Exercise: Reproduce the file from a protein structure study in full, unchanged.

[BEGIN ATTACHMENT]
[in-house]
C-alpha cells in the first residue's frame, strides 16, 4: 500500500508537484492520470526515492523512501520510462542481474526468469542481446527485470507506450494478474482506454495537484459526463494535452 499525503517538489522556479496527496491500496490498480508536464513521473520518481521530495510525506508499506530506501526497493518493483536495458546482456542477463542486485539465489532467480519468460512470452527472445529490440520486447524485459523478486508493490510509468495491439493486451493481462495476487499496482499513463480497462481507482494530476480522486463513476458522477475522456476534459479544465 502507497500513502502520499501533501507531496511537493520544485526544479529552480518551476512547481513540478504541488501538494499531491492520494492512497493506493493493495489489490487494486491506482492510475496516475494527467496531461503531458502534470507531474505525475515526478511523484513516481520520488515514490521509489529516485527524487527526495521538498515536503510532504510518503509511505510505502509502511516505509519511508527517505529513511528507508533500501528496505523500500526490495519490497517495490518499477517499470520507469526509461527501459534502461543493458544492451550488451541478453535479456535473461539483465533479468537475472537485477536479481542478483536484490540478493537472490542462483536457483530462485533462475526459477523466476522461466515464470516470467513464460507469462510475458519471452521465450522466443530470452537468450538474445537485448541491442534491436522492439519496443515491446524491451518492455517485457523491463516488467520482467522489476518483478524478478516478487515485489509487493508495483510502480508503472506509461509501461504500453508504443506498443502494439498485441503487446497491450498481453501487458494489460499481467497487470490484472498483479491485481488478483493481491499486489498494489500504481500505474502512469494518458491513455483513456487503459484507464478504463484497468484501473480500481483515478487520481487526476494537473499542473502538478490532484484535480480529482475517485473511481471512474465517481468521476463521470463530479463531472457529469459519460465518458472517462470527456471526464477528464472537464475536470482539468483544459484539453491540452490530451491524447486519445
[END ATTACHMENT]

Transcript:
[in-house]
C-alpha cells in the first residue's frame, strides 16, 4: 500500500508537484492520470526515492523512501520510462542481474526468469542481446527485470507506450494478474482506454495537484459526463494535452 499525503517538489522556479496527496491500496490498480508536464513521473520518481521530495510525506508499506530506501526497493518493483536495458546482456542477463542486485539465489532467480519468460512470452527472445529490440520486447524485459523478486508493490510509468495491439493486451493481462495476487499496482499513463480497462481507482494530476480522486463513476458522477475522456476534459479544465 502507497500513502502520499501533501507531496511537493520544485526544479529552480518551476512547481513540478504541488501538494499531491492520494492512497493506493493493495489489490487494486491506482492510475496516475494527467496531461503531458502534470507531474505525475515526478511523484513516481520520488515514490521509489529516485527524487527526495521538498515536503510532504510518503509511505510505502509502511516505509519511508527517505529513511528507508533500501528496505523500500526490495519490497517495490518499477517499470520507469526509461527501459534502461543493458544492451550488451541478453535479456535473461539483465533479468537475472537485477536479481542478483536484490540478493537472490542462483536457483530462485533462475526459477523466476522461466515464470516470467513464460507469462510475458519471452521465450522466443530470452537468450538474445537485448541491442534491436522492439519496443515491446524491451518492455517485457523491463516488467520482467522489476518483478524478478516478487515485489509487493508495483510502480508503472506509461509501461504500453508504443506498443502494439498485441503487446497491450498481453501487458494489460499481467497487470490484472498483479491485481488478483493481491499486489498494489500504481500505474502512469494518458491513455483513456487503459484507464478504463484497468484501473480500481483515478487520481487526476494537473499542473502538478490532484484535480480529482475517485473511481471512474465517481468521476463521470463530479463531472457529469459519460465518458472517462470527456471526464477528464472537464475536470482539468483544459484539453491540452490530451491524447486519445